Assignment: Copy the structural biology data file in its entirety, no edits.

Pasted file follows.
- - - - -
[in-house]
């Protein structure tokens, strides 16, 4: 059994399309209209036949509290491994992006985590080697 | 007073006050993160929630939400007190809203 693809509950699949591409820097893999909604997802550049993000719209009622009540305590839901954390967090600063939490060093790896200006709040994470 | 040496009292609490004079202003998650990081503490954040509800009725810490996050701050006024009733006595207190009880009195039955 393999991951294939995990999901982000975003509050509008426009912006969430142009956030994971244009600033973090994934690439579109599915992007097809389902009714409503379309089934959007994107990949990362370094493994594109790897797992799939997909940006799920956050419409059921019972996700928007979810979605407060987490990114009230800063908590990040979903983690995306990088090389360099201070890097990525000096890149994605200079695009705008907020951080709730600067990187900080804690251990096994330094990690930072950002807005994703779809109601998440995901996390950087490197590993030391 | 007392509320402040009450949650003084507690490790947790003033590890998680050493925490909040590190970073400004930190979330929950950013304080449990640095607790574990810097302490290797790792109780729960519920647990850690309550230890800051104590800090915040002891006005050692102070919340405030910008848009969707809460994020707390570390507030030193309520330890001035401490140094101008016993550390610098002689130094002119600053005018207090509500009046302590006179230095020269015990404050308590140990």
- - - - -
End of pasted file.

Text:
[in-house]
């Protein structure tokens, strides 16, 4: 059994399309209209036949509290491994992006985590080697 | 007073006050993160929630939400007190809203 693809509950699949591409820097893999909604997802550049993000719209009622009540305590839901954390967090600063939490060093790896200006709040994470 | 040496009292609490004079202003998650990081503490954040509800009725810490996050701050006024009733006595207190009880009195039955 393999991951294939995990999901982000975003509050509008426009912006969430142009956030994971244009600033973090994934690439579109599915992007097809389902009714409503379309089934959007994107990949990362370094493994594109790897797992799939997909940006799920956050419409059921019972996700928007979810979605407060987490990114009230800063908590990040979903983690995306990088090389360099201070890097990525000096890149994605200079695009705008907020951080709730600067990187900080804690251990096994330094990690930072950002807005994703779809109601998440995901996390950087490197590993030391 | 007392509320402040009450949650003084507690490790947790003033590890998680050493925490909040590190970073400004930190979330929950950013304080449990640095607790574990810097302490290797790792109780729960519920647990850690309550230890800051104590800090915040002891006005050692102070919340405030910008848009969707809460994020707390570390507030030193309520330890001035401490140094101008016993550390610098002689130094002119600053005018207090509500009046302590006179230095020269015990404050308590140990």